Coronary Artery Disease
Rationale and design of the MGuard for acute ST elevation reperfusion MASTER trial
Conflict of interest: Nothing to report
Primary percutaneous coronary intervention (PCI) improves survival compared with thrombolytic therapy in ST-segment elevation myocardial infarction (STEMI), with much of the benefit attributable to greater rates of normal epicardial and myocardial perfusion resulting in enhanced myocardial salvage. However, reduced tissue reperfusion after primary PCI may occur from distal thromboemboli with capillary plugging. The MGuard stent consists of a balloon-expandable metallic scaffold with mesh sleeve fibers of polyethylene terephthalate attached to its outer surface to trap friable debris/thrombi and reduce distal embolization. The MGuard for Acute ST Elevation Reperfusion (MASTER) trial has been designed to evaluate the MGuard stent in patients with STEMI.
The MASTER trial is a prospective, multicenter, randomized study designed to compare the incidence of complete (=70%) ST-segment resolution with PCI using bare metal or drug-eluting stents (the control arm) versus PCI with the MGuard stent, measured 60 to 90 min after the last angiogram (primary endpoint). Secondary endpoints include the rates of TIMI flow and myocardial blush, and clinical outcomes through 1-year follow-up. The study has enrolled 432 patients with STEMI undergoing primary or rescue angioplasty within 12 hr of symptom onset and includes substudies with cardiac magnetic resonance imaging and quantitative coronary angiography to evaluate infarct size, microvascular obstruction, and angiographic restenosis.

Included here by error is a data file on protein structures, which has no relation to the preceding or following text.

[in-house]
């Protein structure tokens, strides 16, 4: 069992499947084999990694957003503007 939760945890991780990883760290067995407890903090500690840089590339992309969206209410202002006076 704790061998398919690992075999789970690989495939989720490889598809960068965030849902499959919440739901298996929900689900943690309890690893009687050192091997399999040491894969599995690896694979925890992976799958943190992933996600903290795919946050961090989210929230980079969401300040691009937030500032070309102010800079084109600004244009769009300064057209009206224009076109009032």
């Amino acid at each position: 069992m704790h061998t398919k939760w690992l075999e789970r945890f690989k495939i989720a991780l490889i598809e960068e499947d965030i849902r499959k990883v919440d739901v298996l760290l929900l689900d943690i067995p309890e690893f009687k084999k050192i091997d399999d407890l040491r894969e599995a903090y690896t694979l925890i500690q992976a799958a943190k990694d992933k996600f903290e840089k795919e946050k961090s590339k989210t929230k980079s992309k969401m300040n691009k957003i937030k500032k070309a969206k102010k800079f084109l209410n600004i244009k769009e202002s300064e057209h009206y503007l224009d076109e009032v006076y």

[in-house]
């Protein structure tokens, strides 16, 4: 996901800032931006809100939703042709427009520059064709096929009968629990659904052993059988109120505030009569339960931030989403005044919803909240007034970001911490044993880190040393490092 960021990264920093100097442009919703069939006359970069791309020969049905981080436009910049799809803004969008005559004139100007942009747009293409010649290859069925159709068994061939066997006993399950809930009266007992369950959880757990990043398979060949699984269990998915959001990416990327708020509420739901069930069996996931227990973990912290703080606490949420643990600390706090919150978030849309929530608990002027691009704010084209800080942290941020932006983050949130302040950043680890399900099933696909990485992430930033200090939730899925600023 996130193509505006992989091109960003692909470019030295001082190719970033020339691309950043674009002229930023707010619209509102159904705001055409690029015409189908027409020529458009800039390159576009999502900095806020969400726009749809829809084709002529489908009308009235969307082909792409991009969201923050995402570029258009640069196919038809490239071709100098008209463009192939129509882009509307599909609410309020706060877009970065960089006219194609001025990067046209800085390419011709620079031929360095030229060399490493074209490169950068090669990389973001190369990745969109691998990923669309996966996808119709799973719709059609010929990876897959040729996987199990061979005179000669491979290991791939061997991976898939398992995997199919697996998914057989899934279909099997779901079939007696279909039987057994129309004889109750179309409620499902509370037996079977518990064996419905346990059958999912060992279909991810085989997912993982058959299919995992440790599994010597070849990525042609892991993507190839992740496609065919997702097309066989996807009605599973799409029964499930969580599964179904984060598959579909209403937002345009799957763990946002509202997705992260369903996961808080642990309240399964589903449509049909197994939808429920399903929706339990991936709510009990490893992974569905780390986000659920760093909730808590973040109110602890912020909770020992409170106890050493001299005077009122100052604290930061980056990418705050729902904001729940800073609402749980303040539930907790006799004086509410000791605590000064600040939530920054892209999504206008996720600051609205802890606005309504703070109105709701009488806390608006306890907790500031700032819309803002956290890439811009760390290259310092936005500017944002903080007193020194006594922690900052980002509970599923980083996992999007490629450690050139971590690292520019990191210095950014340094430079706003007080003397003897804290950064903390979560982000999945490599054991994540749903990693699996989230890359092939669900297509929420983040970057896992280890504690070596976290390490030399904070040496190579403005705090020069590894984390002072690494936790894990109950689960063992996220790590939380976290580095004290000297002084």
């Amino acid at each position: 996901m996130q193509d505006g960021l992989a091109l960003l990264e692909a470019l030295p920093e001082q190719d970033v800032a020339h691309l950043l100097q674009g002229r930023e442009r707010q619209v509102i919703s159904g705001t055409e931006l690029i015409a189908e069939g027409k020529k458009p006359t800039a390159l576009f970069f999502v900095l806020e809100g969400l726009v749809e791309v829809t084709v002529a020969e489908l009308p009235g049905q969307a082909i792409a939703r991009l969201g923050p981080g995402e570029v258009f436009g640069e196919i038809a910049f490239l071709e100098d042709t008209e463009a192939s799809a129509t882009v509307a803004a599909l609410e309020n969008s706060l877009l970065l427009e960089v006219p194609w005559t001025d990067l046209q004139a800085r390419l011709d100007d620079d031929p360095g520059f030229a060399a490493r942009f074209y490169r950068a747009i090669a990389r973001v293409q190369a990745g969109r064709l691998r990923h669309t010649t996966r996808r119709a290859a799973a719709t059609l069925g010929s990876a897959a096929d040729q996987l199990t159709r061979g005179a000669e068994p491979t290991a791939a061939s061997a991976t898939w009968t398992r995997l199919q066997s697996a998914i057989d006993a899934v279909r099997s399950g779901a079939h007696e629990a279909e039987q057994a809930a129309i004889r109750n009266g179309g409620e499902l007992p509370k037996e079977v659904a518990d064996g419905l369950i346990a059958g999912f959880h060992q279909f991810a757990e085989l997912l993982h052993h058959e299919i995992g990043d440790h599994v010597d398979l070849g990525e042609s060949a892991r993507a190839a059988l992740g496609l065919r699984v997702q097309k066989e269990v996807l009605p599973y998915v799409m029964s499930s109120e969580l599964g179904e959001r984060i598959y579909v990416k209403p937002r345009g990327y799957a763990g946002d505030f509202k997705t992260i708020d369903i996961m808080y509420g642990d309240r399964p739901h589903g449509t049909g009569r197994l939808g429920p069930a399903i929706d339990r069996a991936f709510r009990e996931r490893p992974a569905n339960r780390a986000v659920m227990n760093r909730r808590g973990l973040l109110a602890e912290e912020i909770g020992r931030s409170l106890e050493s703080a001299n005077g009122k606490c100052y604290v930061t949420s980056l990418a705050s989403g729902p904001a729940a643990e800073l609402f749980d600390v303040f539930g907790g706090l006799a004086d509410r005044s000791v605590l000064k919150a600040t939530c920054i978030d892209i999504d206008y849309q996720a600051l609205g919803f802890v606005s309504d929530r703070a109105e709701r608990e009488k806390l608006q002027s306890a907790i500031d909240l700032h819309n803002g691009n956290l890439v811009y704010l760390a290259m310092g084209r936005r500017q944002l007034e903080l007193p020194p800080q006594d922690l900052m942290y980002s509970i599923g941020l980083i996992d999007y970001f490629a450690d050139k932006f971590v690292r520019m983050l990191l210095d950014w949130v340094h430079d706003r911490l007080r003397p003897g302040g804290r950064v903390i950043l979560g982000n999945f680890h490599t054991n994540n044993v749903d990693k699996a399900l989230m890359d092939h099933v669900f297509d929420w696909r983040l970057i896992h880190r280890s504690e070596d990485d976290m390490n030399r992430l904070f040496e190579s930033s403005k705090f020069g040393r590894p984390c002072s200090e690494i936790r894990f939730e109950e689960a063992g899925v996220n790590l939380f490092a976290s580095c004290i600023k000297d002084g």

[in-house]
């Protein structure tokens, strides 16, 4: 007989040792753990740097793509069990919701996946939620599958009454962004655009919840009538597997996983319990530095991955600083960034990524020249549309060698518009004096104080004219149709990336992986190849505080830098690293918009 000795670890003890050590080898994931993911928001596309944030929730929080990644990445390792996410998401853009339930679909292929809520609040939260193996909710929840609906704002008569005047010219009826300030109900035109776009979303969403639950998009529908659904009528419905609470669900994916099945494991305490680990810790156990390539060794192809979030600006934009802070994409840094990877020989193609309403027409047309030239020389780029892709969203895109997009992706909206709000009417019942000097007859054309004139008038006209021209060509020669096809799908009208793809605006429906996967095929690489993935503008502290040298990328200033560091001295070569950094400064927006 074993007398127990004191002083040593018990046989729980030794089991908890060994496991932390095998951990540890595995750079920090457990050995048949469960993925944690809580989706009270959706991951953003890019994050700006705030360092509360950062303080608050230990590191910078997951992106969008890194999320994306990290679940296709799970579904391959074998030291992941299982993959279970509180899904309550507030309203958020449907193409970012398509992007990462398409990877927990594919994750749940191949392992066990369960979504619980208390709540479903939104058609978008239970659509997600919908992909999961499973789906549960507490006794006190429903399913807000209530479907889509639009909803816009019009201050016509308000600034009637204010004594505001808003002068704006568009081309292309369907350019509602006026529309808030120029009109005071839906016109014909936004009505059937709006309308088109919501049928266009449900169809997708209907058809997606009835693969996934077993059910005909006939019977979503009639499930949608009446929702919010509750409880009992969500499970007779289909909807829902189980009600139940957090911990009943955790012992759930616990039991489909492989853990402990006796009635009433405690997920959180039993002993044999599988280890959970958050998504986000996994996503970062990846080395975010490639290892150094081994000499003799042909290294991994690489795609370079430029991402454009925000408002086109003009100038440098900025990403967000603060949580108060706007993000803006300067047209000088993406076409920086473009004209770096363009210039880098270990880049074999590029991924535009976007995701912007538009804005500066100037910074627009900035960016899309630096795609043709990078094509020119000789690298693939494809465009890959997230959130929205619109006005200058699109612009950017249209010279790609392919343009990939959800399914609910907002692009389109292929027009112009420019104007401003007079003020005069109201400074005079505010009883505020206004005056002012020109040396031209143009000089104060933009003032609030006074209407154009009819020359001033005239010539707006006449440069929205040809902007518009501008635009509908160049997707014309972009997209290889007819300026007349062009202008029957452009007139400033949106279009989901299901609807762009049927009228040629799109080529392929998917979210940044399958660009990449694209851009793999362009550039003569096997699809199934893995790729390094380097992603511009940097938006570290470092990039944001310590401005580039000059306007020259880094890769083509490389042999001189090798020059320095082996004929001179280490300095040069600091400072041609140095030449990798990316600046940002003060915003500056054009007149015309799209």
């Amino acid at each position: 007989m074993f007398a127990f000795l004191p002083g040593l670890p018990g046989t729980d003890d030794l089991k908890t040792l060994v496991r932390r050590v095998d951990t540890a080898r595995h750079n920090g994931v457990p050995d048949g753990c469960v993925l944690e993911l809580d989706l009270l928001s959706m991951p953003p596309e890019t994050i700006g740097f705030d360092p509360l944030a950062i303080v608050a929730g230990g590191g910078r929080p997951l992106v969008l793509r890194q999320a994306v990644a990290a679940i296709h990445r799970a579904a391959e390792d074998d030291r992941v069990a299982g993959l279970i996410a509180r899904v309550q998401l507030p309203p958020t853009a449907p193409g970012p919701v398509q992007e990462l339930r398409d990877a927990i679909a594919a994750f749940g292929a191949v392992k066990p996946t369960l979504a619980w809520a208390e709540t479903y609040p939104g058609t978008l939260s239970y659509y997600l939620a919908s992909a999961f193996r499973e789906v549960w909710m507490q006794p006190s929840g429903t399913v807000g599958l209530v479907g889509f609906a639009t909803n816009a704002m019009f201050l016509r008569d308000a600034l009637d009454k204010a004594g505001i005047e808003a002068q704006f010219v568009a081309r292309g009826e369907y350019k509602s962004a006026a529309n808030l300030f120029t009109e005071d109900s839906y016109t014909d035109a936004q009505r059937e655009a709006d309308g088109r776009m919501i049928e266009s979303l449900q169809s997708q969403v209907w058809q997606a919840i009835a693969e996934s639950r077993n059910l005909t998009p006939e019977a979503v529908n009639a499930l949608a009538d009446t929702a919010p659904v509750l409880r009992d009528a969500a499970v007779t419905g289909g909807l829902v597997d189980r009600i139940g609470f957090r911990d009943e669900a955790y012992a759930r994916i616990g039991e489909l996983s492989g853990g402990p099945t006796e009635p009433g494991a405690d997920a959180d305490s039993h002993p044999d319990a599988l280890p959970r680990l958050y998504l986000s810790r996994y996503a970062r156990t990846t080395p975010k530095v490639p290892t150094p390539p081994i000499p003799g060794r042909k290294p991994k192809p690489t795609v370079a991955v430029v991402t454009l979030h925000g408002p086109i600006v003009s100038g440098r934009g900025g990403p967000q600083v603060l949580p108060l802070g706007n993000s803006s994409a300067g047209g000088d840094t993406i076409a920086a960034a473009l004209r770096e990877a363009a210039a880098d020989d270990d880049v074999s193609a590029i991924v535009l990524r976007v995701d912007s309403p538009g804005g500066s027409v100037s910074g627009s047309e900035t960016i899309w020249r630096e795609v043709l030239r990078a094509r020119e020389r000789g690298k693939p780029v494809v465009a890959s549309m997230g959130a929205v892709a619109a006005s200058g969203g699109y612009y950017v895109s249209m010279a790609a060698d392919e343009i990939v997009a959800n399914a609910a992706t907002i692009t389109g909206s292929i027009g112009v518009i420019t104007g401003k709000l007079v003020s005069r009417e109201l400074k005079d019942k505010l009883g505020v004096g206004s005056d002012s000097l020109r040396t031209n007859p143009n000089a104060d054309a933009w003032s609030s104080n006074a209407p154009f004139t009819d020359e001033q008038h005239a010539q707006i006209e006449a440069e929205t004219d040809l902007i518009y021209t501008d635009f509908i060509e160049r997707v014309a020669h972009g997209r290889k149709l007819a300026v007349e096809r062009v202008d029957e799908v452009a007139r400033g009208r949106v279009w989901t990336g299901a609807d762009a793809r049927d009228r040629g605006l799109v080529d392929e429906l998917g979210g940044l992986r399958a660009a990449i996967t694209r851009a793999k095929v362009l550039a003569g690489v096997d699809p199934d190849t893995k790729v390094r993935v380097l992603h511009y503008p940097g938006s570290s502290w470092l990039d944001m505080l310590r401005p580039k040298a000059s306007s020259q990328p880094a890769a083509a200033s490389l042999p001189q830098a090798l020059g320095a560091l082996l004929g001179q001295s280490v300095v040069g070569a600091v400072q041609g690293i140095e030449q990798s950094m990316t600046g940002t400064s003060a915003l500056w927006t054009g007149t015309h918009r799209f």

Distal embolization is common during primary PCI and results in reduced myocardial perfusion and lack of reduction of infarct size. The MASTER trial is a prospective, randomized trial designed to assess the potential of the novel MGuard stent with protective mesh net to reduce embolization and enhance myocardial reperfusion compared with routine PCI in the setting of STEMI. © 2013 Wiley Periodicals, Inc.